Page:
Michael Elgin vs. Bad Luck Fale (Elgin)
Togi Makabe vs. Hangman Page (Hangman)
Jay White vs. YOSHI-HASHI (Y-H)

Okada and Minoru going to a 30-minute time limit draw seems as likely as anything, particularly after their previous draws, both in the G1 and that unusual outdoor show in the rain from last month that is now up on New Japan World.

5-2 (10): Tanahashi
4-2-1 (9): Minoru, Okada
4-3 (8): Elgin, EVIL, Fale
3-4 (6): Hangman, White
2-5 (4): Y-H
1-6 (2): Makabe


8/5 Osaka
Kazuchika Okada vs EVIL (Okada)
Hiroshi Tanahashi vs Michael Elgin (Elgin)
Togi Makabe vs Jay White (White)
Hangman Page vs Minoru Suzuki (Hangman)
YOSHI-HASHI vs Bad Luck Fale (Fale)

Elgin over Tanahashi would be something, and it's the G1 so you never know. Okada vs. EVIL should be great as long as Okada doesn't concuss him again. White is 20 years younger than Makabe, and if you know Gedo's booking, that outcome seems very likely.

5-2-1 (11): Okada
5-3 (10): Elgin, Fale, Tanahashi
4-3-1 (9): Minoru
4-4 (8): EVIL, Hangman, White
2-6 (4): Y-H
1-7 (2): Makabe


8/10 Tokyo - Budokan Hall
Hiroshi Tanahashi vs. Kazuchika Okada (Okada)
Jay White vs. EVIL (EVIL)
Bad Luck Fale vs. Minoru Suzuki (Fale)
Togi Makabe vs. Michael Elgin (Makabe)
YOSHI-HASHI vs. Hangman Page (Y-H)

Okada has to win to advance; with a draw, Fale would win the block based on the head-to-head. This would also follow a Gedo booking trend of clumping up guys in the middle to minimize the damage taken. YOSHI-HASHI doing jobs is nothing new, and Makabe finishing at 2-7 might be his swan song in G1 competition.

If Gedo and NJPW weren't able to convince the older wrestlers to put over the younger guys, it would be problematic. Luckily, the system works out quite well, both for the present-day and, more importantly, the long-term.

BLOCK A FINAL STANDINGS
6-2-1 (13): Okada
6-3 (12): Fale
5-4 (10): Elgin, EVIL, Tanahashi
4-4-1 (9): Minoru
4-5 (8): Hangman, White
3-6 (6): Y-H
2-7 (4): Makabe


BLOCK B

7/15 Tokyo - Ota City General Gymnasium
Kenny Omega vs. Tetsuya Naito (Naito)
Kota Ibushi vs. Zack Sabre Jr. (Ibushi)
Hirooki Goto vs. SANADA (Goto)
Juice Robinson vs. Tama Tonga (Juice)
Tomohiro Ishii vs. Toru Yano (Ishii)

It was interesting to hear Dave Meltzer speak on Wednesday night's Wrestling Observer Radio show about Tama Tonga and how Tama going 2-7 in this year's G1 wouldn't help things any relative to the big feud that was set up after the Tongan contingent of Bullet Club sported "Firing Squad" t-shirts and turned on the rest of the stable at the end of the Cow Palace show.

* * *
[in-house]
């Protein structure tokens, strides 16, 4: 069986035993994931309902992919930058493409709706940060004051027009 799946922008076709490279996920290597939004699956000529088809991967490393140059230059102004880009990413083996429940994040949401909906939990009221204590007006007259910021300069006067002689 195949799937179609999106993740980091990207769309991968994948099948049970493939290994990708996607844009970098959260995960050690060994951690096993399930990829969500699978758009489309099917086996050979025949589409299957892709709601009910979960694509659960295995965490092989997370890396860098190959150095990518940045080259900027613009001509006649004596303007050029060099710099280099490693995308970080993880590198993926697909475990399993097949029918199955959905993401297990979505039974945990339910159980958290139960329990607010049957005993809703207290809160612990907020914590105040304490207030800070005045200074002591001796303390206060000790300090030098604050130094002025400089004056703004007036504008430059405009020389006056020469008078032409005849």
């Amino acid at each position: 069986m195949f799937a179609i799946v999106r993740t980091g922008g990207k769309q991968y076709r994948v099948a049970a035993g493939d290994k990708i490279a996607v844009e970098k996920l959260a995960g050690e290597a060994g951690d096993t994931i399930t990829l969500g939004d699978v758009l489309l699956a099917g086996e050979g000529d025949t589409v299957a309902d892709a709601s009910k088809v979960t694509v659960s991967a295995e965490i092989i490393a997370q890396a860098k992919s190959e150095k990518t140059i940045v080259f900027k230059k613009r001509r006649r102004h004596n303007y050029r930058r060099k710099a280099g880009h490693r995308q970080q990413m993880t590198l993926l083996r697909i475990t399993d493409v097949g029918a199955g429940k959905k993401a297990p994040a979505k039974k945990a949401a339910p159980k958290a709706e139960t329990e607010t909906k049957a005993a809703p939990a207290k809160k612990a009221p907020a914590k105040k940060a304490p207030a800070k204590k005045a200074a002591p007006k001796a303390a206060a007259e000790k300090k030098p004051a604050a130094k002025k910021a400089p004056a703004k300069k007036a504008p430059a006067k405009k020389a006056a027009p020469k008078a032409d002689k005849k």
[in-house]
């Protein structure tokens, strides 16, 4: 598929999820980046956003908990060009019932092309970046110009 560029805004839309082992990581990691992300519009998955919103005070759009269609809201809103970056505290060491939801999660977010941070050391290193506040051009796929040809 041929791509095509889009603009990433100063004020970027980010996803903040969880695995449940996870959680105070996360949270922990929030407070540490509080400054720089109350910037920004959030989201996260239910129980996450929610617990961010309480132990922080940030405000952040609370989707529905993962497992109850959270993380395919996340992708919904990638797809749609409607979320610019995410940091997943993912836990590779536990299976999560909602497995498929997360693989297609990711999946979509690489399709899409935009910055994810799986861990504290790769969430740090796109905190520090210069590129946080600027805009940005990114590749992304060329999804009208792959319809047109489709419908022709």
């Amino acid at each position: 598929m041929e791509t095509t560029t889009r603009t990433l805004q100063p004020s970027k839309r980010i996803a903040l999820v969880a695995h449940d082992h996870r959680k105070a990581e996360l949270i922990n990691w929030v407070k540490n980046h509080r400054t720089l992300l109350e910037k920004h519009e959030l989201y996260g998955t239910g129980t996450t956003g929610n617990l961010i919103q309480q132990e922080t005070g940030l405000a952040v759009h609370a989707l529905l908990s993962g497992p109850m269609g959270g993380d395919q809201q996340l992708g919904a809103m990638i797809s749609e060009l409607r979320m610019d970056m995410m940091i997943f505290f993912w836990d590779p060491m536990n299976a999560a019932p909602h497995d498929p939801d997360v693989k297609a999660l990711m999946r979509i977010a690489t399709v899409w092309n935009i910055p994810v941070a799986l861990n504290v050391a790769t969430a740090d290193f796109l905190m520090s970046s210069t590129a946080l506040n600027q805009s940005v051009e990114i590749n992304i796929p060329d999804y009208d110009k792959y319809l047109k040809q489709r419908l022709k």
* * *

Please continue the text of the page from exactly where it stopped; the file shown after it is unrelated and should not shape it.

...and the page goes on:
Funny enough, 2-7 is exactly what I projected for Tama. Him beating Juice on opening night of block competition would seem to undermine the momentum Juice gained from winning the IWGP United States Heavyweight Title from Jay White last Saturday night at the Cow Palace, but wins in the stacked Block B are not going to be easy to come by.

In short, the outcome of the Tama vs. Juice. match could be telling relative to the plans NJPW has for Tama in this tournament. Personally, I think Fale is going to be positioned as the big threat to challenge Kenny Omega in the fractured Bullet Club in-fighting over Tama, to the point where I am sticking with the Tama 2-7 projection.

As for the main event, Omega and Naito had 5 star and 5.75 star rated matches respectively in the past two G1 tournaments. No reason to anticipate anything but greatness from their third singles encounter in the G1. Also in this scenario, Ibushi gets his win back from Sabre in the 2018 New Japan Cup.

1-0 (2): Goto, Ibushi, Ishii, Juice, Naito
0-1 (0): Omega, Sabre, SANADA, Tama, Yano


7/19 Tokyo - Korakuen Hall
Hirooki Goto vs. Kenny Omega (Omega)
Tomohiro Ishii vs. Tetsuya Naito (Naito)
Juice Robinson vs. Kota Ibushi (Ibushi)
Toru Yano vs. Zack Sabre Jr. (Sabre)
SANADA vs. Tama Tonga (SANADA)

Omega and Goto have had some great matches in the past. Drop them in 2008 and it's seen as a classic series of matches. But with Omega having had more memorable trilogies against both Okada and Ishii, his matches with Goto have been overlooked by some, even though they click together so well.

Ishii vs. Naito should also be really good. I wish NJPW would push Ishii stronger than they do, but he has good matches with pretty much everyone, and he did make the final of last July's IWGP U.S. Heavyweight Title tournament. There is also the issue of Ishii turning 43 later this year, though he has shown no signs of slowing down.

2-0 (4): Ibushi, Naito
1-1 (2): Goto, Ishii, Juice, Omega, Sabre, SANADA
0-2 (0): Tama, Yano


7/21 Tokyo - Korakuen Hall
Hirooki Goto vs. Tomohiro Ishii (Ishii)
Kenny Omega vs. Tama Tonga (Tama)
Juice Robinson vs. Tetsuya Naito (Juice)
SANADA vs. Zack Sabre Jr. (SANADA)
Toru Yano vs. Kota Ibushi (Yano)

Ishii and Goto have had plenty of great matches through the years, and in the main event spot on a Korakuen show, there is no reason to expect anything different this time around. Tama vs. Omega in the semi-main spot screams Tama upset alert, though I suspect that is more to build up a six-man tag at Walter Pyramid than to set Tama up for an IWGP Heavyweight Title match. We'll see.